Apple Women’s Health Study Offers Insights on Menstrual Symptoms
Apple and Harvard on Tuesday released a preliminary study update on the Apple Women’s Health Study, offering insights on women and their menstrual symptoms.
According to a new press release, the study could help advance the science around women’s health and help destigmatize menstruation, according to researchers at the Harvard T.H. Chan School of Public Health:
The Apple Women’s Health Study team at Harvard T.H. Chan School of Public Health today released a preliminary study update, offering pioneering scientific insights on women and their menstrual symptoms, made possible through the innovative research methodology of the Research app. The update, based on a cohort of 10,000 participants and inclusive of varying ages and races across the US, highlights how large-scale, longitudinal research on menstruation can help advance the science around women’s health and destigmatize menstruation.
The report notes how the topic is “notably under-researched”, and that without substantial scientific data “women’s menstrual symptoms have historically lent themselves to dismissal, or have even been minimized as overreaction or oversensitivity.”
The study, which involves women across the US, is made up of various data points including cycle tracking. Apple says that many of the participants recorded similar symptoms.
Of the participants who logged menstrual cycle symptoms, 60% reported abdominal cramps, bloating and tiredness, according to the release. More than half reported acne and headaches, while some less widely recognized symptoms, like diarrhea and sleep changes, were tracked by 37% of participants. Initial analysis suggests these symptom trends “hold true across a wide range of demographics, including age, race, and geographic location,” according to the researchers.
“Our study will help to achieve a more gender equal future, in which all people with menstrual cycles have access to the health services and menstrual products needed to feel safe and empowered,” said Dr. Michelle Williams, Dean of the Faculty at Harvard Chan School. “By building a robust generalizable knowledge base, the Apple Women’s Health Study is helping us understand factors that make menstruation difficult and isolating for some people, in addition to elevating awareness of a monthly experience shared by women around the world.”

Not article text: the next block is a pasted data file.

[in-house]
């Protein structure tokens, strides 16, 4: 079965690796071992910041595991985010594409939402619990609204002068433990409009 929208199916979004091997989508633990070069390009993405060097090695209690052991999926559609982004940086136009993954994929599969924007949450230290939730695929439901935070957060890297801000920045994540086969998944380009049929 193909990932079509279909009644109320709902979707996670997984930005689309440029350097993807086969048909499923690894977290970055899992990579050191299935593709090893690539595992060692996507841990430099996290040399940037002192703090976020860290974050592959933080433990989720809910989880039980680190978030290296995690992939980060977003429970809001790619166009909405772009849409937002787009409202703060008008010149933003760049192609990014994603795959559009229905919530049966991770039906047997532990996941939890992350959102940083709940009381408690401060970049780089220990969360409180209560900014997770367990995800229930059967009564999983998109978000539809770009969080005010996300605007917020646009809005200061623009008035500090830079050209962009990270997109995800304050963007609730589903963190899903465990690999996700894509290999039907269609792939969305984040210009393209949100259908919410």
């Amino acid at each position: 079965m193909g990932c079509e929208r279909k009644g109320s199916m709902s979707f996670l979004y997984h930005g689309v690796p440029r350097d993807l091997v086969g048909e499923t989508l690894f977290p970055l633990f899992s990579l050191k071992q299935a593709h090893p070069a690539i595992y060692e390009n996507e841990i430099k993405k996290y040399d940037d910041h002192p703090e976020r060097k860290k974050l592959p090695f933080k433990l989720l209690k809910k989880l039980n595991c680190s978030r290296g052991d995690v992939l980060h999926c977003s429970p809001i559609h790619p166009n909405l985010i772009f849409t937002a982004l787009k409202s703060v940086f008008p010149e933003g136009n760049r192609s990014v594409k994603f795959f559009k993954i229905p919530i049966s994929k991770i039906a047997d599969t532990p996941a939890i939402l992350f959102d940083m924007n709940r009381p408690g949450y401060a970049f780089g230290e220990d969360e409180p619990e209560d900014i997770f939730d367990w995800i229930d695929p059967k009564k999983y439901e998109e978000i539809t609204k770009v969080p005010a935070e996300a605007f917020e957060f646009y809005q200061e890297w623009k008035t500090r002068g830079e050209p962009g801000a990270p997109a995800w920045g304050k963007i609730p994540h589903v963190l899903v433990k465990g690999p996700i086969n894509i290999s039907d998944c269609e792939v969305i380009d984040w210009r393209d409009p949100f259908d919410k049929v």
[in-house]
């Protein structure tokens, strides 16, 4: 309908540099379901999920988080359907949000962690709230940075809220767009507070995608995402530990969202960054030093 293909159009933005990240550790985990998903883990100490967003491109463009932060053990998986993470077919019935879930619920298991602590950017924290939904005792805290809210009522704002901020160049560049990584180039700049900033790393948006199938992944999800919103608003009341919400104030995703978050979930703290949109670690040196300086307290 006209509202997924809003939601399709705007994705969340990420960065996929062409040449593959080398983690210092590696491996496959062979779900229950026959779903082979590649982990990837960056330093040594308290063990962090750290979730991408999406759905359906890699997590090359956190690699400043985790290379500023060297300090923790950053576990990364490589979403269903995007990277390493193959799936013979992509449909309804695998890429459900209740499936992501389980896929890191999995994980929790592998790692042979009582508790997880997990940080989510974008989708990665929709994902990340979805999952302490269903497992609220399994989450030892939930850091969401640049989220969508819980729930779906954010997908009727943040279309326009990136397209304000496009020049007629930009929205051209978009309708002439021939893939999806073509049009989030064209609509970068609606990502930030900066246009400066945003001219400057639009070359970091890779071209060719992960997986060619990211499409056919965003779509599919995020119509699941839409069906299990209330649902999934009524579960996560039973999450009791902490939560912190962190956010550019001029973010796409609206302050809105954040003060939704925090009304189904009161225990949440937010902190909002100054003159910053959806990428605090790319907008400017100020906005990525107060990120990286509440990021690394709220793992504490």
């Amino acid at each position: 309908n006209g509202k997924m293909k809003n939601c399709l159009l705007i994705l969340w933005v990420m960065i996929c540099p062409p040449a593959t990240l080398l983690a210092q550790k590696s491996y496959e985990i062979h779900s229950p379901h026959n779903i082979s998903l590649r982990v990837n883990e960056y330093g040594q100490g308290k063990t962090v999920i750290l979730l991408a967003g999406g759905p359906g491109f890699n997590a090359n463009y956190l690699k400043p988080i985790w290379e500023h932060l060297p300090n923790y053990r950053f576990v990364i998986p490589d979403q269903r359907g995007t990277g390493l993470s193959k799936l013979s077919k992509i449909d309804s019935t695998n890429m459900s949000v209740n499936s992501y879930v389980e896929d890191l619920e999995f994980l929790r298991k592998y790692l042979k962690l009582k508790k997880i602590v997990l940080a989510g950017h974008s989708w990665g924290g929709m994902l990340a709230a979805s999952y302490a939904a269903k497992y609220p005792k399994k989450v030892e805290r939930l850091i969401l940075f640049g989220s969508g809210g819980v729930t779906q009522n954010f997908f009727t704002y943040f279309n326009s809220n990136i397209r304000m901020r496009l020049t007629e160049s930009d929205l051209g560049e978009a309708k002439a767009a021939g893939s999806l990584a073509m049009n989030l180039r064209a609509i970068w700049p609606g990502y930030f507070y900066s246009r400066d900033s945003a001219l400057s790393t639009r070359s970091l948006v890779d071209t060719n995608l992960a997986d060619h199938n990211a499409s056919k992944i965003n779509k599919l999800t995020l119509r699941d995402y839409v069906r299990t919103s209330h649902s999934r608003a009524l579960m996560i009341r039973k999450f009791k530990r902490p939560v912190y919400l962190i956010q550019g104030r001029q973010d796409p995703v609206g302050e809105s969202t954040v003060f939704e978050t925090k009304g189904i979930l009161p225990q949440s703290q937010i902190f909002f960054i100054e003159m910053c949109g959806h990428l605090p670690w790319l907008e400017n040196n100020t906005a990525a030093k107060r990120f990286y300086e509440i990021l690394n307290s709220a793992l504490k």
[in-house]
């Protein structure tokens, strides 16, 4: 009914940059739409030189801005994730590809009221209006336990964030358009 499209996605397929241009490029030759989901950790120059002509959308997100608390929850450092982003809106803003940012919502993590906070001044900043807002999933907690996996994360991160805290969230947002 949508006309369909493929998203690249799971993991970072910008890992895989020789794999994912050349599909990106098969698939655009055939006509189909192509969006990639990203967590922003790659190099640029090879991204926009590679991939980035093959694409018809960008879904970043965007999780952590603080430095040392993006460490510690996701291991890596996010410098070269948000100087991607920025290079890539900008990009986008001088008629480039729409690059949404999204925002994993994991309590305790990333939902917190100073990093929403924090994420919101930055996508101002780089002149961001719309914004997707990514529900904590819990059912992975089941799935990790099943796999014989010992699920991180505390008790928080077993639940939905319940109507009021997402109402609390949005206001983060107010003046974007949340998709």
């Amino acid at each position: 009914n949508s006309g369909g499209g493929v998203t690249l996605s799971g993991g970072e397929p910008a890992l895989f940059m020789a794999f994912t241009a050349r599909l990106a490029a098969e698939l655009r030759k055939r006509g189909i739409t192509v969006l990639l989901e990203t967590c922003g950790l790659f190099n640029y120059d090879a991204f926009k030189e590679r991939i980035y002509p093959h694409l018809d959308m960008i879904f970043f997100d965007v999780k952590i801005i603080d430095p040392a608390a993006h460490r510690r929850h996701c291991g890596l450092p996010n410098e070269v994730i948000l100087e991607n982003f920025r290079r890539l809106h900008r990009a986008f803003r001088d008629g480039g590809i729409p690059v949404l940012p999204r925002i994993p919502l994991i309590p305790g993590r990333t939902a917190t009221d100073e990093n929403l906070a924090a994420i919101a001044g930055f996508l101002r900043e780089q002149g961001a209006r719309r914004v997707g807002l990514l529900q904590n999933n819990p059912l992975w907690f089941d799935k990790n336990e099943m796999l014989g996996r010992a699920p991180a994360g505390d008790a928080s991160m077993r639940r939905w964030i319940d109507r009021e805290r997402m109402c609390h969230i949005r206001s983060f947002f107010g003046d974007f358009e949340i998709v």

“These findings take us a step further in validating and destigmatizing period symptoms,” said Dr. Sumbul Desai, Apple’s vice president of Health. “Harvard Chan researchers are leaders in the field on this critically important subject, and we couldn’t be more proud to support and help scale their efforts through the Research app.”
This data is important not only because learning about how common period symptoms are helps lessen stigma around them, but also because women are often excluded from scientific studies, often because of fears menstrual cycles will somehow warp the results. As a result, many women’s health issues end up misdiagnosed or simply poorly understood. The Apple study aims to change that, and to combat some stigmas around periods in the process.
“The preliminary data we are sharing today suggests women across the country have a shared experience of a wide range of menstrual symptoms, and that this natural monthly occurrence is something we should be having more discussions about,” said Dr. Shruthi Mahalingaiah, one of the study’s principal investigators and an assistant professor of environmental, reproductive, and women’s health at the Harvard Chan School. “We look forward to continuing our work to create a long-term, foundational data set over time, which can inspire more research going forward.”